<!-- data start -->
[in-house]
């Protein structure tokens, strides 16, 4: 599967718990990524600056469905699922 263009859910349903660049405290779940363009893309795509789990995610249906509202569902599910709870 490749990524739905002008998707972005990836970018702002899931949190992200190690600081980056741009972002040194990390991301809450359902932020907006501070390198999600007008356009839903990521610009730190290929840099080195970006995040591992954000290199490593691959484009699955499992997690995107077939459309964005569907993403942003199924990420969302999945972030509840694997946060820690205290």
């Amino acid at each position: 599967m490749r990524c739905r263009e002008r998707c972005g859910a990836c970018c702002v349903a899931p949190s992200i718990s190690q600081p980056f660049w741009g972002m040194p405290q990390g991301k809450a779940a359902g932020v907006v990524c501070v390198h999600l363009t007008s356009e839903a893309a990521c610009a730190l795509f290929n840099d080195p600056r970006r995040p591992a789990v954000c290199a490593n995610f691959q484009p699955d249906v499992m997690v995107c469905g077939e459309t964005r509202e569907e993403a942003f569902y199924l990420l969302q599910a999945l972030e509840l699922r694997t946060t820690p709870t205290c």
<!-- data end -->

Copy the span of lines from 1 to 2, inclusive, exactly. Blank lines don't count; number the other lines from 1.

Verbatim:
[in-house]
């Protein structure tokens, strides 16, 4: 599967718990990524600056469905699922 263009859910349903660049405290779940363009893309795509789990995610249906509202569902599910709870 490749990524739905002008998707972005990836970018702002899931949190992200190690600081980056741009972002040194990390991301809450359902932020907006501070390198999600007008356009839903990521610009730190290929840099080195970006995040591992954000290199490593691959484009699955499992997690995107077939459309964005569907993403942003199924990420969302999945972030509840694997946060820690205290």